Much of this work is influenced and guided by the Hector’s and Māui Dolphin Threat Management Plan, and the recent review of the Māui dolphin component.
Research and scientific studies continue to increase our knowledge about Māui dolphin ecology, conservation status, life history, and threats. The information is required to ensure that Māui dolphin can be managed for their long-term viability and recovery throughout their natural range.
Information on the distribution of Māui dolphin has been collected from a wide variety of sources. These include research surveys, public sightings and a range of other scientific studies. We follow specific protocols to collect samples and undertake a necropsy when a dead Hector’s or Māui dolphin is found. This contributes to the database of reported Hector's and Māui dolphin deaths that we administer.
There is still a lot that we don’t know about Māui dolphin, including:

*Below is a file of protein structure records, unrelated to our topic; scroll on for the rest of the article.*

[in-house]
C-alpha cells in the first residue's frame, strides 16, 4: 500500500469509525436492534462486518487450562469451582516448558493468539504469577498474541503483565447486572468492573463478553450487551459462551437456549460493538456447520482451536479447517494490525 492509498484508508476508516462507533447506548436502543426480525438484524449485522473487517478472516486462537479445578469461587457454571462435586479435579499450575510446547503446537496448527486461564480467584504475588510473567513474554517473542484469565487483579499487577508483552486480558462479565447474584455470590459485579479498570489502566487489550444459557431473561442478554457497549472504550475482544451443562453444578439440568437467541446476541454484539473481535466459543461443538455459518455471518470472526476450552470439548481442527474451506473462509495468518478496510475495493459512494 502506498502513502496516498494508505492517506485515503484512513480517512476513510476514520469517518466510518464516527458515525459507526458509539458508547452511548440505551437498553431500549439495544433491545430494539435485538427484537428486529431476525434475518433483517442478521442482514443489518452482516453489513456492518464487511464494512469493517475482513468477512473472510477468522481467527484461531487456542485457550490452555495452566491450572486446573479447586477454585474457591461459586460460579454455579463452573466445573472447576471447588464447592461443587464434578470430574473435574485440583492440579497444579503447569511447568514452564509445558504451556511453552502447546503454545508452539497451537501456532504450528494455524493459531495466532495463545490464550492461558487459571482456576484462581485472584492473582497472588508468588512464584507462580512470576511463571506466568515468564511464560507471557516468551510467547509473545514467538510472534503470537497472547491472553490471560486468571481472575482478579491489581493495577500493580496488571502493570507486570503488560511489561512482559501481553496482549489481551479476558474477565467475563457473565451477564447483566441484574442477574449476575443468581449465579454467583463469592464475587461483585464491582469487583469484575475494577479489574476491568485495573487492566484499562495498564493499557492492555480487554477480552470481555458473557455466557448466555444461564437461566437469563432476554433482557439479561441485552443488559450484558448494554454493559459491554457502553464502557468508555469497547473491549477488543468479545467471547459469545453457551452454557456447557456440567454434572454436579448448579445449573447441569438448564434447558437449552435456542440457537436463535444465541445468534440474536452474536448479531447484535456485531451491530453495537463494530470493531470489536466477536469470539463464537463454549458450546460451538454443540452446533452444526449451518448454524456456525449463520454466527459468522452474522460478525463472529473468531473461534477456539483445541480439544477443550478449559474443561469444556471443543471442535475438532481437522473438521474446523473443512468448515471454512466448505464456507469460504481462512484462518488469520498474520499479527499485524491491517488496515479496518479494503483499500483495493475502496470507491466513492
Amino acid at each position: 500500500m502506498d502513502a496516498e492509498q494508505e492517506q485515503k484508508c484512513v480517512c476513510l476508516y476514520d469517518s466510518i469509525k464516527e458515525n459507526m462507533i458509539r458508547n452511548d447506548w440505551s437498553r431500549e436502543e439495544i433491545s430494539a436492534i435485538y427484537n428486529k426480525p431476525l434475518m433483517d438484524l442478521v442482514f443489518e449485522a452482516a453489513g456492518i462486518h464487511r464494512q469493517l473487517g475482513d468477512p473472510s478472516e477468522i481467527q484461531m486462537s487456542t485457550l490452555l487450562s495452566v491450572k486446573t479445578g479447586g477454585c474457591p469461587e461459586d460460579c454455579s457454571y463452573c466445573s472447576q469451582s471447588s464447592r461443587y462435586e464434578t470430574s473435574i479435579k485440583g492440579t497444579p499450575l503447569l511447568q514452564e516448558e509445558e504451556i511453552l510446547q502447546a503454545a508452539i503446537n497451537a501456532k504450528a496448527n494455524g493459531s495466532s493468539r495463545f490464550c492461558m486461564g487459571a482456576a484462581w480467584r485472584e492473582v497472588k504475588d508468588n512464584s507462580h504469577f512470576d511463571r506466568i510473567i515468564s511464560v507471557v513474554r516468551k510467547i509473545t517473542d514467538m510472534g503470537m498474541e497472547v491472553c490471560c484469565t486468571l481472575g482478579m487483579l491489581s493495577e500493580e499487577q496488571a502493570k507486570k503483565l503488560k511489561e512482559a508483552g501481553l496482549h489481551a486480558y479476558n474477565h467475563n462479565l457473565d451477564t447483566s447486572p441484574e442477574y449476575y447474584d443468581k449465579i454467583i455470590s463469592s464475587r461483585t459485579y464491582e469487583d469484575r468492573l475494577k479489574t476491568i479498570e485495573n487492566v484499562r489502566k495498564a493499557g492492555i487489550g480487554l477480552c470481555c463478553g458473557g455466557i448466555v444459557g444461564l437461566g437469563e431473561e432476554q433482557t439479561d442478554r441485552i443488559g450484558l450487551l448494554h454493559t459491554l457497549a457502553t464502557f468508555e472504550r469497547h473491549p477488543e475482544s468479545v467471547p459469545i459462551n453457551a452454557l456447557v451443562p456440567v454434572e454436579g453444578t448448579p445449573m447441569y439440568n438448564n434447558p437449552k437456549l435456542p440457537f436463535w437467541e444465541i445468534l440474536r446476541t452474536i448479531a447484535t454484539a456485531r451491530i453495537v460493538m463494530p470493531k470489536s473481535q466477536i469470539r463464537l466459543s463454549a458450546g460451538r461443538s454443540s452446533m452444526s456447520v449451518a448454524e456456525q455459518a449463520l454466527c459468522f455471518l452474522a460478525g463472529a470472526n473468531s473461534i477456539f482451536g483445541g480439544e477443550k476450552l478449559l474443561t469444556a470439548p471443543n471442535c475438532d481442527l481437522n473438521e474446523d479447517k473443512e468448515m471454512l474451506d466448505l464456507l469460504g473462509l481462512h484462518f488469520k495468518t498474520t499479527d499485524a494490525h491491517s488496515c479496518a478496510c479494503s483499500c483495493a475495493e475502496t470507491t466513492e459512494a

- if the population can recover, and how quickly
- how they will be affected by the increasing use of their home range by humans, eg marine mining, seismic surveying, marine construction and coastal development
- if there is the potential for interbreeding between Māui dolphins and South Island Hector's dolphins
- DOC surveys in 2010 and 2011, and again in 2015 and 2016 found that there were at least two South Island Hector's dolphins swimming among the Māui dolphins
- While there is no evidence yet of interbreeding, if they did this may provide Māui dolphin with a much-needed boost by increasing their genetic diversity.
DOC, together with university researchers and conservation groups, is seeking answers to these questions using a range of research methods and techniques. You can help with this research by reporting sightings of Māui dolphin.